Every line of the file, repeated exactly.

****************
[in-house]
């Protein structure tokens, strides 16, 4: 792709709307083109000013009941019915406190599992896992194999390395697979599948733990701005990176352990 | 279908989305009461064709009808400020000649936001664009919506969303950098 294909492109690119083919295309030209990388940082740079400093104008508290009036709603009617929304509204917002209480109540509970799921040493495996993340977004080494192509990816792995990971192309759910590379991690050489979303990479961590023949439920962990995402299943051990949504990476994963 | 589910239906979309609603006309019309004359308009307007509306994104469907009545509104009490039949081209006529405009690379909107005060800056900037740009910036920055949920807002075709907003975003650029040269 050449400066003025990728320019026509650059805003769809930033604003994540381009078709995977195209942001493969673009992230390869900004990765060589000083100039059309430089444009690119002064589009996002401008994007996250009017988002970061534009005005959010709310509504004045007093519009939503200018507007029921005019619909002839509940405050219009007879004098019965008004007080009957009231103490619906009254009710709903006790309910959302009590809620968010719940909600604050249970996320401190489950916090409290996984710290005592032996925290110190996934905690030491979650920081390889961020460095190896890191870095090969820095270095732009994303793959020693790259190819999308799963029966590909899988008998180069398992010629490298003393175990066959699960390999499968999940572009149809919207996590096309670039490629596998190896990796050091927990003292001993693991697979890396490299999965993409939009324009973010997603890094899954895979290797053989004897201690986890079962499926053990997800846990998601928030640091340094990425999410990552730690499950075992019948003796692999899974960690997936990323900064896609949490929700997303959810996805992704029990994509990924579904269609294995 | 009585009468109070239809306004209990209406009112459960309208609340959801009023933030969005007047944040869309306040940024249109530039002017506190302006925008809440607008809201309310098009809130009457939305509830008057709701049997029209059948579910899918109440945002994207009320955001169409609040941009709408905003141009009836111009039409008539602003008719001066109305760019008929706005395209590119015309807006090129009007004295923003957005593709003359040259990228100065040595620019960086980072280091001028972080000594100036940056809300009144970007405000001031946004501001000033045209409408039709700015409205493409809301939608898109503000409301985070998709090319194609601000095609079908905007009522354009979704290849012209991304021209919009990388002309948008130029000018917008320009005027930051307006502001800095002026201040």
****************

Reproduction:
[in-house]
């Protein structure tokens, strides 16, 4: 792709709307083109000013009941019915406190599992896992194999390395697979599948733990701005990176352990 | 279908989305009461064709009808400020000649936001664009919506969303950098 294909492109690119083919295309030209990388940082740079400093104008508290009036709603009617929304509204917002209480109540509970799921040493495996993340977004080494192509990816792995990971192309759910590379991690050489979303990479961590023949439920962990995402299943051990949504990476994963 | 589910239906979309609603006309019309004359308009307007509306994104469907009545509104009490039949081209006529405009690379909107005060800056900037740009910036920055949920807002075709907003975003650029040269 050449400066003025990728320019026509650059805003769809930033604003994540381009078709995977195209942001493969673009992230390869900004990765060589000083100039059309430089444009690119002064589009996002401008994007996250009017988002970061534009005005959010709310509504004045007093519009939503200018507007029921005019619909002839509940405050219009007879004098019965008004007080009957009231103490619906009254009710709903006790309910959302009590809620968010719940909600604050249970996320401190489950916090409290996984710290005592032996925290110190996934905690030491979650920081390889961020460095190896890191870095090969820095270095732009994303793959020693790259190819999308799963029966590909899988008998180069398992010629490298003393175990066959699960390999499968999940572009149809919207996590096309670039490629596998190896990796050091927990003292001993693991697979890396490299999965993409939009324009973010997603890094899954895979290797053989004897201690986890079962499926053990997800846990998601928030640091340094990425999410990552730690499950075992019948003796692999899974960690997936990323900064896609949490929700997303959810996805992704029990994509990924579904269609294995 | 009585009468109070239809306004209990209406009112459960309208609340959801009023933030969005007047944040869309306040940024249109530039002017506190302006925008809440607008809201309310098009809130009457939305509830008057709701049997029209059948579910899918109440945002994207009320955001169409609040941009709408905003141009009836111009039409008539602003008719001066109305760019008929706005395209590119015309807006090129009007004295923003957005593709003359040259990228100065040595620019960086980072280091001028972080000594100036940056809300009144970007405000001031946004501001000033045209409408039709700015409205493409809301939608898109503000409301985070998709090319194609601000095609079908905007009522354009979704290849012209991304021209919009990388002309948008130029000018917008320009005027930051307006502001800095002026201040």